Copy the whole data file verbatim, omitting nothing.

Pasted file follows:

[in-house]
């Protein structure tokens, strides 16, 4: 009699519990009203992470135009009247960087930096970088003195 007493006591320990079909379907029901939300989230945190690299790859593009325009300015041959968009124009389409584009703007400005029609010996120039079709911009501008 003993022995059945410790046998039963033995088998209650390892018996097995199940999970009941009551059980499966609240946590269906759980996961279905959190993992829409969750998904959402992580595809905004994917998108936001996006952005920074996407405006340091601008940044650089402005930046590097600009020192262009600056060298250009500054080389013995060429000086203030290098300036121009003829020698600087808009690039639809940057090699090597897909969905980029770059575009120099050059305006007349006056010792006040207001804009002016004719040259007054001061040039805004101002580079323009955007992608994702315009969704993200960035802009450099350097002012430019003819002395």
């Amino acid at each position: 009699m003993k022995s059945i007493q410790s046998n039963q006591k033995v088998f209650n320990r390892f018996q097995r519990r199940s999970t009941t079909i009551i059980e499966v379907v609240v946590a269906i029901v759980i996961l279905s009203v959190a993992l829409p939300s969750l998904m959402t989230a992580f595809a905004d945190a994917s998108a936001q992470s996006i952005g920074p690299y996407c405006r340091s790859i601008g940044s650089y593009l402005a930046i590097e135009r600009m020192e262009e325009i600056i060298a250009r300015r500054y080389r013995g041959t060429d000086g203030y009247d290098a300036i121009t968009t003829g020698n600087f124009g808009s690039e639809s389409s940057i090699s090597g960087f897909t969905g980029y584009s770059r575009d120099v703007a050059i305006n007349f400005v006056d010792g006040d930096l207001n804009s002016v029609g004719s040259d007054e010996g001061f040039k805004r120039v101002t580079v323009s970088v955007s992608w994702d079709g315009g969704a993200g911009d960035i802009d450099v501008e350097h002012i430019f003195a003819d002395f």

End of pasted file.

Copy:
[in-house]
């Protein structure tokens, strides 16, 4: 009699519990009203992470135009009247960087930096970088003195 007493006591320990079909379907029901939300989230945190690299790859593009325009300015041959968009124009389409584009703007400005029609010996120039079709911009501008 003993022995059945410790046998039963033995088998209650390892018996097995199940999970009941009551059980499966609240946590269906759980996961279905959190993992829409969750998904959402992580595809905004994917998108936001996006952005920074996407405006340091601008940044650089402005930046590097600009020192262009600056060298250009500054080389013995060429000086203030290098300036121009003829020698600087808009690039639809940057090699090597897909969905980029770059575009120099050059305006007349006056010792006040207001804009002016004719040259007054001061040039805004101002580079323009955007992608994702315009969704993200960035802009450099350097002012430019003819002395």
């Amino acid at each position: 009699m003993k022995s059945i007493q410790s046998n039963q006591k033995v088998f209650n320990r390892f018996q097995r519990r199940s999970t009941t079909i009551i059980e499966v379907v609240v946590a269906i029901v759980i996961l279905s009203v959190a993992l829409p939300s969750l998904m959402t989230a992580f595809a905004d945190a994917s998108a936001q992470s996006i952005g920074p690299y996407c405006r340091s790859i601008g940044s650089y593009l402005a930046i590097e135009r600009m020192e262009e325009i600056i060298a250009r300015r500054y080389r013995g041959t060429d000086g203030y009247d290098a300036i121009t968009t003829g020698n600087f124009g808009s690039e639809s389409s940057i090699s090597g960087f897909t969905g980029y584009s770059r575009d120099v703007a050059i305006n007349f400005v006056d010792g006040d930096l207001n804009s002016v029609g004719s040259d007054e010996g001061f040039k805004r120039v101002t580079v323009s970088v955007s992608w994702d079709g315009g969704a993200g911009d960035i802009d450099v501008e350097h002012i430019f003195a003819d002395f």